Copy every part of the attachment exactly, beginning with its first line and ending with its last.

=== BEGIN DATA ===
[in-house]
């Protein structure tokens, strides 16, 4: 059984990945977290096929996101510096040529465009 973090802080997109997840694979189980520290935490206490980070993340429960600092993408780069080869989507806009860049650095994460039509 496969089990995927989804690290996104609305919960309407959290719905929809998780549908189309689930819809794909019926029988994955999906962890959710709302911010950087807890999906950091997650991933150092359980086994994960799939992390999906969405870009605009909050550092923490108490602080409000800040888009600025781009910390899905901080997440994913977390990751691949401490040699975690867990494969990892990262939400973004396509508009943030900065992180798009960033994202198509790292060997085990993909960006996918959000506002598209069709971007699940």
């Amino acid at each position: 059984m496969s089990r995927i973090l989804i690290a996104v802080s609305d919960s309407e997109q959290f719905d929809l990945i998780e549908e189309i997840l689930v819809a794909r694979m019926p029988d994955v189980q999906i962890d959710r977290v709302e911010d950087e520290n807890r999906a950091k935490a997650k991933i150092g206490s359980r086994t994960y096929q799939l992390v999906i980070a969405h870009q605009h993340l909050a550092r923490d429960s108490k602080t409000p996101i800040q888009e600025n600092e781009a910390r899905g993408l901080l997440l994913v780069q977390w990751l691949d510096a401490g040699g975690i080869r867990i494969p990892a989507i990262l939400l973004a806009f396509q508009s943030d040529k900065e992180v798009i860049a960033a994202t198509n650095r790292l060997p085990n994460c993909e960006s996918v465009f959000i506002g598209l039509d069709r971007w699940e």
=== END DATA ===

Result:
[in-house]
């Protein structure tokens, strides 16, 4: 059984990945977290096929996101510096040529465009 973090802080997109997840694979189980520290935490206490980070993340429960600092993408780069080869989507806009860049650095994460039509 496969089990995927989804690290996104609305919960309407959290719905929809998780549908189309689930819809794909019926029988994955999906962890959710709302911010950087807890999906950091997650991933150092359980086994994960799939992390999906969405870009605009909050550092923490108490602080409000800040888009600025781009910390899905901080997440994913977390990751691949401490040699975690867990494969990892990262939400973004396509508009943030900065992180798009960033994202198509790292060997085990993909960006996918959000506002598209069709971007699940």
């Amino acid at each position: 059984m496969s089990r995927i973090l989804i690290a996104v802080s609305d919960s309407e997109q959290f719905d929809l990945i998780e549908e189309i997840l689930v819809a794909r694979m019926p029988d994955v189980q999906i962890d959710r977290v709302e911010d950087e520290n807890r999906a950091k935490a997650k991933i150092g206490s359980r086994t994960y096929q799939l992390v999906i980070a969405h870009q605009h993340l909050a550092r923490d429960s108490k602080t409000p996101i800040q888009e600025n600092e781009a910390r899905g993408l901080l997440l994913v780069q977390w990751l691949d510096a401490g040699g975690i080869r867990i494969p990892a989507i990262l939400l973004a806009f396509q508009s943030d040529k900065e992180v798009i860049a960033a994202t198509n650095r790292l060997p085990n994460c993909e960006s996918v465009f959000i506002g598209l039509d069709r971007w699940e």